While it's true that may cars with electric power steering have crappy feedback I'm not sure that's the technology's fault.  The Porsche GT3 has fabulous feedback and electric boost.

preach (fs)
preach (fs) HalfDork
5/27/21 3:51 p.m.

The plastic in newer cars bugs me. As does the amount of stuff that can, and will, fail.

I will, very likely, own my current or another Cayman for the rest of my life. It is an amazing sports car/grand touring car, absolutely amazing, carves canyons and drives across country. Perfect.

Yet, in those same canyons I love, I'd rather drive a 914 in them. Speed limit is generally 50 and you carry speed the same way in a 914 vs a Cayman. 2000# vs 3000#, 195s vs 265s, and so much less plastic/electronics (ok...that elephant in the thread says 100hp vs 300...). The Cayman is well above 50 to be fun on those roads, at the speed limit it's a one finger drive.

Tony Sestito
Tony Sestito PowerDork
5/27/21 4:12 p.m.

I missed this the first time around, so I'll chime in now.

This is a tough one. A lot of new cars are boring, but there are some I've sampled that are cars that are so ridiculously good that I couldn't have dreamed of something like that when I was younger. Take my favorite modern car, the Challenger Scat Pack Widebody. 305 steamroller rubber on all four corners, almost 500hp, a comfortable interior you could live in everyday, and looks that you can't get out of your head. Docile enough to grab groceries, and insane enough to lay rubber at 60mph if you punch it! I drove that thing nearly 3 years ago now and still think about it daily. That said, most newer stuff is good at being a car, but finding one with a "soul" can be difficult sometimes.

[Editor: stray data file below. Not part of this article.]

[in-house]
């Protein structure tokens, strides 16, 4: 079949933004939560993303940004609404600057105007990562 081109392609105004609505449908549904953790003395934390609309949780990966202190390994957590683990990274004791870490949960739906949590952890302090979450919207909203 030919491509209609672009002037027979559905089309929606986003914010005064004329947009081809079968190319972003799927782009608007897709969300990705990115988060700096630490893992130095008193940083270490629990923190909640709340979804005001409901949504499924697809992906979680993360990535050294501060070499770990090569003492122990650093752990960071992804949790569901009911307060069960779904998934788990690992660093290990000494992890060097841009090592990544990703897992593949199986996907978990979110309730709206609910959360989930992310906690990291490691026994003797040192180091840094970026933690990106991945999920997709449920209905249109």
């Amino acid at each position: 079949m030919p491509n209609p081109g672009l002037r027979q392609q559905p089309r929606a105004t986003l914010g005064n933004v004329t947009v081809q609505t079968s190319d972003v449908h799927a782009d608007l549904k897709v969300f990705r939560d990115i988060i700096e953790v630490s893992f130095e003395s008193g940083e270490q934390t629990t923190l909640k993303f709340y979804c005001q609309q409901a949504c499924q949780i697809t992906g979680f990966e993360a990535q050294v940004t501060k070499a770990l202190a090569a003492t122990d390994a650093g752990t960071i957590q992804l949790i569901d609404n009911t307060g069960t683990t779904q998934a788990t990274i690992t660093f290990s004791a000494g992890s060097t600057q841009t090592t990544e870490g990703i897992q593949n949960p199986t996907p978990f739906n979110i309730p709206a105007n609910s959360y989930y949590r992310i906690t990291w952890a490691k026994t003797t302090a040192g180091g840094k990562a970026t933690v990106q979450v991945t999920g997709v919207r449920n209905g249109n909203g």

What you rarely get these days are regular, plebeian cars that have that "thing" that make you want to drive them hard. An example of this was a friend's 1990 Honda Civic sedan. It was red with the automatic transmission and no other options. Radio delete, tiny steel wheels, and no A/C. I wrenched on it for her a while ago (needed front brakes) and while test driving it, I was shocked. It felt like a go-kart! It handled shockingly well, and even with the automatic, steering was spot on, and the sense of speed was raw and right in your face. In fact, I liked it so much that I nearly bought it from her when it blew the radiator a few months later (she put about 5 bottles of stop leak in it and I didn't want to deal with that). I can see why people love the performance variants of those Civics; the regular ones are a hoot, so the hopped up ones have to be even better!

RichardSIA
RichardSIA HalfDork
5/27/21 11:02 p.m.

Yep, the New (Oversize) "Mini" has that same "Melted" look that is so prevalent on newer cars. Just distinctive/retro enough to not be mistaken for a Ford/Toyota/Chevy/ etc. jellybean. With a few exceptions I frankly cannot tell most modern cars apart, by make or model. Might be a little easier if I cared at all. But Madison Avenue and keeping up with the Jones's have no hold on me so I am free to enjoy whatever I may afford no matter how non-PC it may be.